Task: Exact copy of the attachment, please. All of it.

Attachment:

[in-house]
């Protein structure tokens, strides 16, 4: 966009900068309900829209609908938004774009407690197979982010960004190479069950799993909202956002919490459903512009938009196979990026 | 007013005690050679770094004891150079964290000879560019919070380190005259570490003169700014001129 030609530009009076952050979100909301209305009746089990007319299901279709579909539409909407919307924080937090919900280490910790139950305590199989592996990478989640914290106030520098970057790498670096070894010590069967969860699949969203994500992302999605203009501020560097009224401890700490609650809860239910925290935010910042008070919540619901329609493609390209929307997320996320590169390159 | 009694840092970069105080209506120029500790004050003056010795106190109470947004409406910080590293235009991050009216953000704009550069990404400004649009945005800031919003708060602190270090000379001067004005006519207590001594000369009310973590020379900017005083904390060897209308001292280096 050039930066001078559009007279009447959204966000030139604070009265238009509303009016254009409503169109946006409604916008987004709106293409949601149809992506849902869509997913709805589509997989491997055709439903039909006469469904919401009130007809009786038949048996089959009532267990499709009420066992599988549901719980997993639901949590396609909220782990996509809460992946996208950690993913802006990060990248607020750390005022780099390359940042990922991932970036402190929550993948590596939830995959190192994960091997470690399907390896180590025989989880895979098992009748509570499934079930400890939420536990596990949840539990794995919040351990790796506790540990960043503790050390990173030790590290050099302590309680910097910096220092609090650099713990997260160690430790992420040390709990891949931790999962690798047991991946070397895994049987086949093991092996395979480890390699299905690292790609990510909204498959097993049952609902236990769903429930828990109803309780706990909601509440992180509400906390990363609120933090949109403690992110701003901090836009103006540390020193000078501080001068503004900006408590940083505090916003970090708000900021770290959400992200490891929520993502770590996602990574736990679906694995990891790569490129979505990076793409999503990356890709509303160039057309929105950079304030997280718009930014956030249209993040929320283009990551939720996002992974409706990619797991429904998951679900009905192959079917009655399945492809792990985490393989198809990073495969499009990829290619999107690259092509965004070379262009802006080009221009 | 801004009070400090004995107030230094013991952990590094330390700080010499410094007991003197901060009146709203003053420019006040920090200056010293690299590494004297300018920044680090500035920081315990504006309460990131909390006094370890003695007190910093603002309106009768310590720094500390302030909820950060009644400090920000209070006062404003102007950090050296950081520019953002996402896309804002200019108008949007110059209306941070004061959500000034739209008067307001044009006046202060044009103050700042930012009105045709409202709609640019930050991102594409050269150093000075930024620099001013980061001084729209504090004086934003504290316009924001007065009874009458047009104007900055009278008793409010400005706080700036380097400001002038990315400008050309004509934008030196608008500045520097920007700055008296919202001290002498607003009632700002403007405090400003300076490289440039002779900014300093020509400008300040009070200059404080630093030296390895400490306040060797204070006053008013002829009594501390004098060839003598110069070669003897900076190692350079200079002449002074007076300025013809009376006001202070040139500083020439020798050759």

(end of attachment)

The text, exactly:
[in-house]
């Protein structure tokens, strides 16, 4: 966009900068309900829209609908938004774009407690197979982010960004190479069950799993909202956002919490459903512009938009196979990026 | 007013005690050679770094004891150079964290000879560019919070380190005259570490003169700014001129 030609530009009076952050979100909301209305009746089990007319299901279709579909539409909407919307924080937090919900280490910790139950305590199989592996990478989640914290106030520098970057790498670096070894010590069967969860699949969203994500992302999605203009501020560097009224401890700490609650809860239910925290935010910042008070919540619901329609493609390209929307997320996320590169390159 | 009694840092970069105080209506120029500790004050003056010795106190109470947004409406910080590293235009991050009216953000704009550069990404400004649009945005800031919003708060602190270090000379001067004005006519207590001594000369009310973590020379900017005083904390060897209308001292280096 050039930066001078559009007279009447959204966000030139604070009265238009509303009016254009409503169109946006409604916008987004709106293409949601149809992506849902869509997913709805589509997989491997055709439903039909006469469904919401009130007809009786038949048996089959009532267990499709009420066992599988549901719980997993639901949590396609909220782990996509809460992946996208950690993913802006990060990248607020750390005022780099390359940042990922991932970036402190929550993948590596939830995959190192994960091997470690399907390896180590025989989880895979098992009748509570499934079930400890939420536990596990949840539990794995919040351990790796506790540990960043503790050390990173030790590290050099302590309680910097910096220092609090650099713990997260160690430790992420040390709990891949931790999962690798047991991946070397895994049987086949093991092996395979480890390699299905690292790609990510909204498959097993049952609902236990769903429930828990109803309780706990909601509440992180509400906390990363609120933090949109403690992110701003901090836009103006540390020193000078501080001068503004900006408590940083505090916003970090708000900021770290959400992200490891929520993502770590996602990574736990679906694995990891790569490129979505990076793409999503990356890709509303160039057309929105950079304030997280718009930014956030249209993040929320283009990551939720996002992974409706990619797991429904998951679900009905192959079917009655399945492809792990985490393989198809990073495969499009990829290619999107690259092509965004070379262009802006080009221009 | 801004009070400090004995107030230094013991952990590094330390700080010499410094007991003197901060009146709203003053420019006040920090200056010293690299590494004297300018920044680090500035920081315990504006309460990131909390006094370890003695007190910093603002309106009768310590720094500390302030909820950060009644400090920000209070006062404003102007950090050296950081520019953002996402896309804002200019108008949007110059209306941070004061959500000034739209008067307001044009006046202060044009103050700042930012009105045709409202709609640019930050991102594409050269150093000075930024620099001013980061001084729209504090004086934003504290316009924001007065009874009458047009104007900055009278008793409010400005706080700036380097400001002038990315400008050309004509934008030196608008500045520097920007700055008296919202001290002498607003009632700002403007405090400003300076490289440039002779900014300093020509400008300040009070200059404080630093030296390895400490306040060797204070006053008013002829009594501390004098060839003598110069070669003897900076190692350079200079002449002074007076300025013809009376006001202070040139500083020439020798050759």